Heading into this weekend’s event at Talladega Superspeedway, Denny Hamlin enters this weekend sitting seventh in points. If Hamlin can keep himself in the top eight in the standings, he will move on to the third round of the Chase for the Sprint Cup. For that reason, Hamlin is looking to avoid the wrecks this weekend and get a good, solid finish.
“I tried a lot of different strategies here in the past — laying back, I was 34th on the white flag lap and had there not been a caution we would have finished in the 30s. We can’t afford a day like that,” Hamlin commented. “This season so far we’ve had a lot of success on these superspeedways by staying up front and running up front all day. I hope we can employ that same strategy, but if we’re in some kind of position that we don’t want to be in and feel like it’s kind of getting out of our control then we’ll hit the safe button for a while. We’ll just kind of see how it all plays out, but obviously we want to move on to the next round as I feel like the next round obviously lends itself great for our race team to move on. We’re going to keep battling.”
One of the variables that will be in play this weekend is qualifying, which NASCAR has introduced a new format. They will be sending the pack out in two different groups with top 24 combined times moving on to the next round, rather than the previous system. The deal is try and stop drivers from lagging back as they have done earlier this year. The drivers are still trying to figure out how to make it work, but Hamlin says his strategy is to just try and get in line and hope that something comes together to work.
“Qualifying, it honestly doesn’t mean a whole lot at this race track. When we won here in the spring we started in the very back so you can do it at this race track,” he notes. “It’s one of the few tracks that you can so we don’t put a whole lot of effort into that.”
The only deal with qualifying is it will set the tone for how Hamlin runs the race this weekend, and whether he stays up near the front or rides at the back.
“I think that if we are able to get a good qualifying spot it will allow me to try to stay up front, but if we get mauled in the center to back of the pack for qualifying, it will probably set the tone for how we run the first part of the race or at least until the first pit stop where we can kind of shuffle ourselves to the front through pit strategy or getting on and off pit road pretty quick and getting up to the front,” he explained. “I think that’s the one thing that will dictate for qualifying for us is our early race strategy.”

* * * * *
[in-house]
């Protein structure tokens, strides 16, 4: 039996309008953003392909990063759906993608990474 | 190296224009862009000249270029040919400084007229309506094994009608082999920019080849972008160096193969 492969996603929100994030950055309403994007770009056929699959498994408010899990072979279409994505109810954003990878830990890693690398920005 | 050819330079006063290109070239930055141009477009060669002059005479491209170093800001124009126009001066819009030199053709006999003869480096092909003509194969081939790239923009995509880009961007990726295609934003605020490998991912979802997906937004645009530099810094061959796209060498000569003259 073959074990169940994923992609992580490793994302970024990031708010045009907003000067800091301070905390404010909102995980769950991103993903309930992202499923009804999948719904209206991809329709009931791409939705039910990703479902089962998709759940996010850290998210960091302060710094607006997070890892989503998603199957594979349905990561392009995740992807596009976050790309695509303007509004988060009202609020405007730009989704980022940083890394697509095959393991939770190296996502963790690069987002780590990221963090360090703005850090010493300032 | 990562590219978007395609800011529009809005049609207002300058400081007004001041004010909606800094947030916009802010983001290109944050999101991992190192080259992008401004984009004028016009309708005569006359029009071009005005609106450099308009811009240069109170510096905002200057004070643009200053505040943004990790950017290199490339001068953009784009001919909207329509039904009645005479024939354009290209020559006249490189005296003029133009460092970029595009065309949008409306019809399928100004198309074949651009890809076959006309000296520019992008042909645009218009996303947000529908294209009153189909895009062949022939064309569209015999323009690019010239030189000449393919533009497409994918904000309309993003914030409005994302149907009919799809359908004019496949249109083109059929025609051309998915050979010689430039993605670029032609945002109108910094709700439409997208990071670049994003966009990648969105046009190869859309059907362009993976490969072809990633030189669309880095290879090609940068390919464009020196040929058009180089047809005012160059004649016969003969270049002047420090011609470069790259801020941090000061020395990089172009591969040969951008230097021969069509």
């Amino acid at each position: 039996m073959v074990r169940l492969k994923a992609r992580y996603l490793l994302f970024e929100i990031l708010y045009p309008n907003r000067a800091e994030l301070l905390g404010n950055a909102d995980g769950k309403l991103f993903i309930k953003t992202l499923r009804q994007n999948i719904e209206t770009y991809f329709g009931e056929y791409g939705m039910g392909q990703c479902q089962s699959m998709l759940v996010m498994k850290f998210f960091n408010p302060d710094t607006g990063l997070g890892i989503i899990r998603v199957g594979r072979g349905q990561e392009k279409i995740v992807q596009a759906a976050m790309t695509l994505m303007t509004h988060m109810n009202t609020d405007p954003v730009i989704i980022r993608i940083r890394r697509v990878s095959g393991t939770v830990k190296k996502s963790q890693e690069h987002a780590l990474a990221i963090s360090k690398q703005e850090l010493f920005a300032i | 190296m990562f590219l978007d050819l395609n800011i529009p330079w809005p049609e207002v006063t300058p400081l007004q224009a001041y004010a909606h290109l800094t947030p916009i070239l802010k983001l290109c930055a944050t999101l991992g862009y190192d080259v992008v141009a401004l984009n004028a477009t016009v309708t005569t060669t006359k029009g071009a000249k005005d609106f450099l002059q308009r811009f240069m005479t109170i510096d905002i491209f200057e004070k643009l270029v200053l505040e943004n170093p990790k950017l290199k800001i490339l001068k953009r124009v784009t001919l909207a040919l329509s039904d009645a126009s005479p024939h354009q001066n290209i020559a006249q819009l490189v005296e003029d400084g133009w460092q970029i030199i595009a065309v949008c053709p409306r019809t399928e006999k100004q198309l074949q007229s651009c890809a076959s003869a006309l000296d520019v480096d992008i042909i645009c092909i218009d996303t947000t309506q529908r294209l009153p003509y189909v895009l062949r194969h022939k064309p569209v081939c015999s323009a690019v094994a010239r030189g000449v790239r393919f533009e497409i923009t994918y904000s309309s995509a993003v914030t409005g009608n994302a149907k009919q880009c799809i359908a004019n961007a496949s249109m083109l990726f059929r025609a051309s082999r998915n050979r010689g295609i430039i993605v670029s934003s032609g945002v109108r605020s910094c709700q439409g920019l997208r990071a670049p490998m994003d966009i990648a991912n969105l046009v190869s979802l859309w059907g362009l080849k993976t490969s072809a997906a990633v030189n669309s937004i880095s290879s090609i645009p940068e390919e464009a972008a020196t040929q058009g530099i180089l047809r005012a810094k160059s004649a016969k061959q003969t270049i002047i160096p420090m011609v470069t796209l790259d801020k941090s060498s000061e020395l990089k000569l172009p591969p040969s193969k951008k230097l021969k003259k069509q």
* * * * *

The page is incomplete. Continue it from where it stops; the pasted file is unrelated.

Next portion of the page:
A good run would also help Hamlin put last weekend’s events in the background as he was one of the many drivers involved in the post-race activities surrounding Brad Keselowski. The pair made contact near the end of the race, before Keselowski got into Hamlin post-race. Then in the garage, Hamlin tried to go after Keselowski, though was restrained back by his team. It wasn’t the first incident between the pair as they have a history from when Keselowski first started racing in the Nationwide Series. Hamlin doesn’t have any regrets from last weekend, but notes that his team wouldn’t let him do anything – which was a bummer.
“The only thing I was trying to do in the garage and even on pit road was just box him in so I could get to him before his team guys got there,” he added. “I didn’t ram into him on pit road or anything like that, if you watch I just kept trying to box him in to where he couldn’t go anywhere and I talked to Brad and told him that. I don’t regret anything and I really didn’t feel like I did anything wrong. Obviously, from the penalties NASCAR didn’t feel like I did either.”
Hamlin says that Keselowski is “obviously a great talent” and has gotten better in handling situations of that nature over the years, but “last week was a bit of a step back for that”. However, Hamlin also acknowledges that people have bad weeks and “you go through it and you just move on”, hence why Hamlin is now focused on racing this weekend at Talladega for the championship.
Though with that said, the incident is not forgotten as Hamlin notes, “I think Brad knows where I stand and where the other drivers stand on how he’s been”.
The incident also won’t be forgotten by NASCAR, given the fact that Keselowski recieved a $50,000 fine for hitting both Hamlin on-track after the race and Kenseth coming on to pit road, while Tony Stewart received a fine of $25,000 for backing into Keselowski as they came on to pit road. In contrast, NASCAR didn’t fine Hamlin or Matt Kenseth, even though Kenseth tackled Keselowski between the haulers. Hamlin feels that the penalties were fair given each circumstance, and will bring enough discussion with what was said – even though people believe the fine isn’t a big deal due to not coming out of Keselowski’s pocket.
“That’s a big deal, and not only that but also I’m sure there was discussions in the hauler about this is our safe zone, safe area that there are fans and potential crew members around that we don’t — it’s kind of a zero tolerance policy inside that garage and on pit road,” Hamlin commented. “The message as far as Matt (Kenseth) is concerned, what else short of really just blindsiding and tackling him, how else are you going to get to him? There’s so many crew guys. They won’t let you talk to him. He kind of did what he had to do and really you really can’t see any punches or anything so yeah, as far as I’m concerned they were holding hands.”